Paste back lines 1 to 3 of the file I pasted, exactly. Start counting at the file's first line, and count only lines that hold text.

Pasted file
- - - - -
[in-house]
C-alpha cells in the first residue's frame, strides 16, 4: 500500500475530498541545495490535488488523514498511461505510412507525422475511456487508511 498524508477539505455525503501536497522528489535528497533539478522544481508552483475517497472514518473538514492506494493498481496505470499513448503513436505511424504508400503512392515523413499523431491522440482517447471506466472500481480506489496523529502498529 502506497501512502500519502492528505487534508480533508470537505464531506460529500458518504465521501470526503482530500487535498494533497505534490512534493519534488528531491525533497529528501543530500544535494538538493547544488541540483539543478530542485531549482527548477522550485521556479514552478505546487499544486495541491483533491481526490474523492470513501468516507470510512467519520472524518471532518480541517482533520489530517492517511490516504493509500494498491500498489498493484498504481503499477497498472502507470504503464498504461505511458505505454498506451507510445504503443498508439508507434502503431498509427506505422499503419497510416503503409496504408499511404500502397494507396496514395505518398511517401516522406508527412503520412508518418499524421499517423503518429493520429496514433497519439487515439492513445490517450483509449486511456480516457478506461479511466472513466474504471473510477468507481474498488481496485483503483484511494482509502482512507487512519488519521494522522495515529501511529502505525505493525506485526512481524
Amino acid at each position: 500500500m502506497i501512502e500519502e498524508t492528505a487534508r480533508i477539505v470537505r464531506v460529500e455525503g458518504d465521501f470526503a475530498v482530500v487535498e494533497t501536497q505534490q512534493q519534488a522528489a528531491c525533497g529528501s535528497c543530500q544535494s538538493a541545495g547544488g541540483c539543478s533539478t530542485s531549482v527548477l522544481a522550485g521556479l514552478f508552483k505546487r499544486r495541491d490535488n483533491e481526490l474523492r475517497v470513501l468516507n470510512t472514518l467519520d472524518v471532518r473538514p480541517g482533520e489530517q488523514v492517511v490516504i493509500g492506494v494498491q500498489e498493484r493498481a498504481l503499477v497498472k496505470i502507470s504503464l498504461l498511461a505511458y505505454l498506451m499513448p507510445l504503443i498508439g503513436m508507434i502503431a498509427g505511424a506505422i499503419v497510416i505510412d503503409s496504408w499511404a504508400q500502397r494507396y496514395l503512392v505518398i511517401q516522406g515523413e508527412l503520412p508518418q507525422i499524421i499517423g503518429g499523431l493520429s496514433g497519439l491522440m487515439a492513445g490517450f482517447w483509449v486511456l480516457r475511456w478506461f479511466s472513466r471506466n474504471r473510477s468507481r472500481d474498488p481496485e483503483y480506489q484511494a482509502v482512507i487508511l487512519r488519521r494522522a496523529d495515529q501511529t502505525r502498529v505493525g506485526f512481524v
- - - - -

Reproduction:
[in-house]
C-alpha cells in the first residue's frame, strides 16, 4: 500500500475530498541545495490535488488523514498511461505510412507525422475511456487508511 498524508477539505455525503501536497522528489535528497533539478522544481508552483475517497472514518473538514492506494493498481496505470499513448503513436505511424504508400503512392515523413499523431491522440482517447471506466472500481480506489496523529502498529 502506497501512502500519502492528505487534508480533508470537505464531506460529500458518504465521501470526503482530500487535498494533497505534490512534493519534488528531491525533497529528501543530500544535494538538493547544488541540483539543478530542485531549482527548477522550485521556479514552478505546487499544486495541491483533491481526490474523492470513501468516507470510512467519520472524518471532518480541517482533520489530517492517511490516504493509500494498491500498489498493484498504481503499477497498472502507470504503464498504461505511458505505454498506451507510445504503443498508439508507434502503431498509427506505422499503419497510416503503409496504408499511404500502397494507396496514395505518398511517401516522406508527412503520412508518418499524421499517423503518429493520429496514433497519439487515439492513445490517450483509449486511456480516457478506461479511466472513466474504471473510477468507481474498488481496485483503483484511494482509502482512507487512519488519521494522522495515529501511529502505525505493525506485526512481524
Amino acid at each position: 500500500m502506497i501512502e500519502e498524508t492528505a487534508r480533508i477539505v470537505r464531506v460529500e455525503g458518504d465521501f470526503a475530498v482530500v487535498e494533497t501536497q505534490q512534493q519534488a522528489a528531491c525533497g529528501s535528497c543530500q544535494s538538493a541545495g547544488g541540483c539543478s533539478t530542485s531549482v527548477l522544481a522550485g521556479l514552478f508552483k505546487r499544486r495541491d490535488n483533491e481526490l474523492r475517497v470513501l468516507n470510512t472514518l467519520d472524518v471532518r473538514p480541517g482533520e489530517q488523514v492517511v490516504i493509500g492506494v494498491q500498489e498493484r493498481a498504481l503499477v497498472k496505470i502507470s504503464l498504461l498511461a505511458y505505454l498506451m499513448p507510445l504503443i498508439g503513436m508507434i502503431a498509427g505511424a506505422i499503419v497510416i505510412d503503409s496504408w499511404a504508400q500502397r494507396y496514395l503512392v505518398i511517401q516522406g515523413e508527412l503520412p508518418q507525422i499524421i499517423g503518429g499523431l493520429s496514433g497519439l491522440m487515439a492513445g490517450f482517447w483509449v486511456l480516457r475511456w478506461f479511466s472513466r471506466n474504471r473510477s468507481r472500481d474498488p481496485e483503483y480506489q484511494a482509502v482512507i487508511l487512519r488519521r494522522a496523529d495515529q501511529t502505525r502498529v505493525g506485526f512481524v